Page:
From Anfield to The Maracana - Liverpool's World Cup Stars
Liverpool had a fantastic domestic campaign and many of their players stood out above others in the league. Their hard work and impressive performances very nearly drove them to the title, but fell at the last hurdle. Will any of them be able to take their national sides into the World Cup and go one stage further?
Arguably the star man at Anfield these days, Luis Suarez travels to Brazil on the back of an absolutely phenomenal club season. In the process of breaking Robbie Fowler’s record for goals by a Liverpool striker in a Premier League season, the Uruguayan almost became the catalyst to the Merseysider’s first league title since 1990. Personal accolades littered the days and weeks since the end of the season; winning the PFA Player of the Year, the Football Writer’s Player of the Year, and Liverpool’s Player of the Season. Should he be able to transform the goal-scoring form which took him to 31 strikes in just 33 appearances, Uruguay will be a force to be reckoned with going forward.
The one issue that the prolific striker faces is the minor knee surgery he underwent not too long ago to correct a problem. Suarez has not yet returned to full training with the rest of the first team, but his level of intensity is increasing day by day according to the national team coach, and a return to action may come sooner than expected. Oscar Tabarez said “We have great hopes of Suarez playing at the World Cup. I wouldn’t assure it will be in the first match but nor are we ruling that out.” Tabarez is well aware of the absolutely crucial role Suarez has to play this summer, and so is rightly desperate for his star striker to be fit. He has shown miraculous powers of recovery and resistance to injury during his spell at Anfield despite the weekly kicks he received. If you combine this with a tremendous amount of national pride, I believe Luis Suarez will be fit and firing come the start of the World Cup, terrorising defenders in a way that no one else can.
Daniel Sturridge’s career was threatening to peter out when he was restricted to primarily a spot on the bench at Man City and Chelsea. His move to Liverpool in January 2013 has absolutely revitalised his football, and the last 18 months have been wonderful for him. Becoming the quickest ever Liverpool player to reach 30 goals is no mean feat and it is a record such as this that has catapulted him into the England reckoning. Unfortunate timings of injuries for Sturridge has hindered the number of caps he has been able to accrue over the last year or so, but when minutes have come his way, he has not failed to impress.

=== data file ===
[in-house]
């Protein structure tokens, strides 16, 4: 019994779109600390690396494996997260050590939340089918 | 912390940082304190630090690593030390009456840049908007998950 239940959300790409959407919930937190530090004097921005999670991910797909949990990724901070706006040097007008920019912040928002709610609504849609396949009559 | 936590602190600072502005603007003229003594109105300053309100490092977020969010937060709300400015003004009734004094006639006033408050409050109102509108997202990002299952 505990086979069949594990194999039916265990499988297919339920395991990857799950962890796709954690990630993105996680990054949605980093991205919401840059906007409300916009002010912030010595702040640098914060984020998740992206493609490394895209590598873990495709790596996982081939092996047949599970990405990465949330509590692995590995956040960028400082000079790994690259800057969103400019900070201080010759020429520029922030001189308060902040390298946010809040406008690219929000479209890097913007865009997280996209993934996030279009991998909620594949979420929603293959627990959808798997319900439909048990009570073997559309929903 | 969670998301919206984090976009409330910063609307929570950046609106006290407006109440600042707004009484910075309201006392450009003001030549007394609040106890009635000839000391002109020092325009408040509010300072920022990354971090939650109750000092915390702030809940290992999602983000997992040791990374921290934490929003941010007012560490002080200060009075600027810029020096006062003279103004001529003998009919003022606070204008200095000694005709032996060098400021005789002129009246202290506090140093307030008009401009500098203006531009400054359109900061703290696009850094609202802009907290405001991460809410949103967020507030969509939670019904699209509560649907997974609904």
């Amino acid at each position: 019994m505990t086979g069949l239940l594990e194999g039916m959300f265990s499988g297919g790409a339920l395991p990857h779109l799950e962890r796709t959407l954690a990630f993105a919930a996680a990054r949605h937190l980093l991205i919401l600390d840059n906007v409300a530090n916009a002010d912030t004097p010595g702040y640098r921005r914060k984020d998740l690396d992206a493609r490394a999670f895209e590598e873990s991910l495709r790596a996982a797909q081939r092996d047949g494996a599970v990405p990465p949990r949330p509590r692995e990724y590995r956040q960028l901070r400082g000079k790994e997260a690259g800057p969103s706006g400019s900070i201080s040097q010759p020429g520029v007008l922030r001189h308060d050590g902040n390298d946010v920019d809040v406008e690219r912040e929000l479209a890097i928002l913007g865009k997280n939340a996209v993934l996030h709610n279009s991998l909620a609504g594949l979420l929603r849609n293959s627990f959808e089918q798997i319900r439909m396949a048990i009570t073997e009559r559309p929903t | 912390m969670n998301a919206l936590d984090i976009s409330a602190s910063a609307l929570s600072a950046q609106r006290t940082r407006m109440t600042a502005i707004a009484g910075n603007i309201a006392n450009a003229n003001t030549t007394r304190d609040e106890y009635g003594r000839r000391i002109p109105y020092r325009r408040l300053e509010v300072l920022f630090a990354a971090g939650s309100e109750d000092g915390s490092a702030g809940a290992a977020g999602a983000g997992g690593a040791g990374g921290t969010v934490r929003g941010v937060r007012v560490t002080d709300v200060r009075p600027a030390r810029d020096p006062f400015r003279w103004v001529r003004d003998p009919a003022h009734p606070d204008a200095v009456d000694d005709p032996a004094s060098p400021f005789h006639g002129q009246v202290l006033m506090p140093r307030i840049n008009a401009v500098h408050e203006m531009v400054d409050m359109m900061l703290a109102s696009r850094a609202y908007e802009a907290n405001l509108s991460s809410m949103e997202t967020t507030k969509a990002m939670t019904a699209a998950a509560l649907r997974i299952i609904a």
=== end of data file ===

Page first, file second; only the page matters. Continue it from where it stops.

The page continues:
In England’s approach to the World Cup, Sturridge’s rise to form has coincided with a power vacuum of other archetypal number nines. As such, the pacey left-footer has made the position at the tip of England’s attack his own, and now there is not much doubt that he has a starting spot in The Three Lions’ strongest line-up. This feeling was only reinforced by exhibiting his exquisite finishing ability in the last friendly on English soil before the World Cup against Peru. On form, Sturridge is an instinctive forward who only needs a sniff of goal to convert a chance, and he could certainly be England’s primary threat in Brazil.
Jamaican born youngster Raheem Sterling has burst onto the scene for most of the public in the last 12 months, but for people who had tracked his earlier career, this is only what was expected. When he first made an appearance in Liverpool’s first team, his game was wrought with brilliance and unpredictability in equal measures. The promise that he would show one minute when leaving defenders for dead on the flanks would be counterbalanced by going missing from proceedings for a half at a time. Now though, he has matured well beyond his 19 years under the guidance of veteran Steven Gerrard and manager Brendan Rodgers. Both have had a huge influence on the QPR youth product, giving him the confidence to express himself and know that he truly belongs as part of the team.